Pregnancy and vaccination

Vaccine hesitancy – the reluctance or refusal to vaccinate despite the availability of vaccines – was identified as one of the World Health Organization (WHO)’s ten threats to global health in 2019.

However, FIGO calls attention to a group which is more often actively excluded from vaccine campaigns and vaccine research: pregnant and lactating women.

Vaccine-preventable infectious diseases are responsible for significant maternal, neonatal, and infant morbidity and mortality, but the vast majority of new vaccines are designed without pregnant women in mind. Recent epidemics, including Zika virus, Lassa Fever, Ebola, and H1N1 influenza, have brought the lack of evidence related to vaccination for pregnant and lactating women to wider public awareness.

Limited evidence for a cautious approach

Changes in a woman’s own immune system during pregnancy may increase her risk from infectious diseases – sometimes severely, and at times uniquely. 

Even when an infectious disease is no worse in pregnancy, the harms of infection in pregnant women can potentially affect two lives. Neonates and premature infants have immature immune systems, making them particularly vulnerable to infection; immunisation of pregnant women can directly protect the foetus against vaccine-preventable infections.

Said Professor Bo Jacobsson, Chair of FIGO's Preterm Birth Working Group,

It is extremely important that pregnant women and children are involved in vaccine research. Vaccinated pregnant women can be protective for two generations at the same time.

However, concern that those changes in immunity may interfere with the development of a specific immune response means that pregnant women are usually not included in vaccine research or clinical trials. Manufacturers may fear liability should something go wrong, shy away from methodological challenges, or fail to investigate existing precautionary guidelines. This in turn has limited the ability to make evidence-based decisions and provide optimal guidance on the use of vaccines in this population.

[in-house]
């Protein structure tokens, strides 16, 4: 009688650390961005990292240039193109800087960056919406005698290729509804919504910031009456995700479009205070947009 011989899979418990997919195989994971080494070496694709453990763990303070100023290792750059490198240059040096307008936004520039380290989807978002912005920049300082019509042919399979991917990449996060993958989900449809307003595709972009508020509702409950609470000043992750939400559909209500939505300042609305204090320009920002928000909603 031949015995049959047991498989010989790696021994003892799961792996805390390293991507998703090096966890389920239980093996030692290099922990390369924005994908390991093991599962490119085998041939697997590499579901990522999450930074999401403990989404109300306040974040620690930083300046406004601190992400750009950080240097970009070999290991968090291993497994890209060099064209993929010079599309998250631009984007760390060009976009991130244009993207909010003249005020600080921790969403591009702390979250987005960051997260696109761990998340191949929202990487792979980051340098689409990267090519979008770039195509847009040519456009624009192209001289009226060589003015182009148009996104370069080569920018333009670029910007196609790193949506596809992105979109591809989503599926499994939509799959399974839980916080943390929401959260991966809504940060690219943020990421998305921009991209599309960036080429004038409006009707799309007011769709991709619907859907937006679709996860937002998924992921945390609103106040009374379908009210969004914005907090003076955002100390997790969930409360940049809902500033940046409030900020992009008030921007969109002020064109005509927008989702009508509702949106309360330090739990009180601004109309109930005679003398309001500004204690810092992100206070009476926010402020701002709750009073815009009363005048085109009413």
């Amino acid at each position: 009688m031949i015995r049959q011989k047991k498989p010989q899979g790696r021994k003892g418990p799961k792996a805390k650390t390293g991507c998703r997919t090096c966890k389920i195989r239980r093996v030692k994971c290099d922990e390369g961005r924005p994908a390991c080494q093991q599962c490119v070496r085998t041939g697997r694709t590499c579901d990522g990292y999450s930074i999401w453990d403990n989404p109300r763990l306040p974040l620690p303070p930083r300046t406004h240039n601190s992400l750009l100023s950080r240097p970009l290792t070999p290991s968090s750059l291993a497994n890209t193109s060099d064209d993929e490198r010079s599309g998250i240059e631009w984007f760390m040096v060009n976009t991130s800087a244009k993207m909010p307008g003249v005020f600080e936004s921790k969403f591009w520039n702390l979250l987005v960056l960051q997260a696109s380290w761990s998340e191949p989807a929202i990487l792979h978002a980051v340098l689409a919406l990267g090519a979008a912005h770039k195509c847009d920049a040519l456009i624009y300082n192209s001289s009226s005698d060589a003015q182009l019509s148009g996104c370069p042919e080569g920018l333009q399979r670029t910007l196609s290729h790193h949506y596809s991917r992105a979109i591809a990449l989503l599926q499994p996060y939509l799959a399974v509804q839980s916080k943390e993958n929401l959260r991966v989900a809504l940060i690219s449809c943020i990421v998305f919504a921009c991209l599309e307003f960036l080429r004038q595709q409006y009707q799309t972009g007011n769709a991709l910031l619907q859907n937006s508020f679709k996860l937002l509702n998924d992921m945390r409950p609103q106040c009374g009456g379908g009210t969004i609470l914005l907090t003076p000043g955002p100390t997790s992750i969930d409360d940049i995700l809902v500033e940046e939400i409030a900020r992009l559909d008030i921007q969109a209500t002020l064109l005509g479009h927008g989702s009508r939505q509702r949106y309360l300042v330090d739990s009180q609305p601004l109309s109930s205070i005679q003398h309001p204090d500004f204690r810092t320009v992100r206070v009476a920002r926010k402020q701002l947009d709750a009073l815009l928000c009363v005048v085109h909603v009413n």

In numerous outbreaks and epidemics, pregnant women have been denied opportunities to receive vaccines that would have protected them and their offspring from the dangers of communicable diseases.

Vaccination in an epidemic

Traditionally there has been concern about using live virus vaccines for pregnant women, due to the theoretical possibility of the virus crossing the placenta and infecting the foetus. However, because live viral vaccines are used in mass vaccination campaigns, inadvertent vaccination of pregnant women has been documented.

In the most recent outbreak of Ebola in the Democratic Republic of the Congo, pregnant women were initially excluded from receiving an investigational vaccine. But in February, a committee advising the Ministry of Health recommended that women who are pregnant and lactating, as well as children under the age of one, be vaccinated as part of an ongoing ring vaccination strategy.

This change in policy was noted and recommended by SAGE, WHO’s Strategic Advisory Group of Experts (SAGE) on Immunisation. Said Tarik Jasarević, a WHO spokesperson:

“It is really between risk and benefits and we hope that the use of the vaccine in pregnant women will generate some data for the future.”

The burden of Ebola in pregnant women remains uncertain due to the low numbers of patients affected in previous outbreaks and limitations in data collection during the current epidemic; but in the two previously published case series, the estimated Ebola case fatality ratio was approximately 90 percent.

The impact of maternal survival on newborn and child health is well-documented. WHO has advised that the benefits of vaccinating pregnant women generally outweigh the potential risks, if they are at high risk of being exposed to a particular infection and the disease would pose a risk for the woman or her unborn child, and if the vaccine is unlikely to cause harm.

A new roadmap for women

Although great strides have been taken to decrease the maternal mortality ratio, women across the globe are still dying as a result of complications during pregnancy and childbirth. The appalling statistics casts an even wider shadow: as WHO points out, it may be difficult to dissociate risks inherent in pregnancy from those associated with a vaccine.

Knowledge of background rates of poor pregnancy outcomes, as well as the knock-on effects of epidemics to a healthcare system which can further reduce access to quality maternity care, is therefore critical when assessing adverse events after vaccination.

FIGO has previously addressed the ways that poor, inconsistent data can hinder progress towards better health worldwide – particularly for women and children – and once again we see on the issue of vaccines in pregnancy that limited available data has a serious public health implication.

In spite of the complexity, one thing is certain: pregnancy carries specific healthcare needs, but it cannot be a barrier to a woman’s right to the highest standards of health and wellbeing. This must include her right to essential vaccines.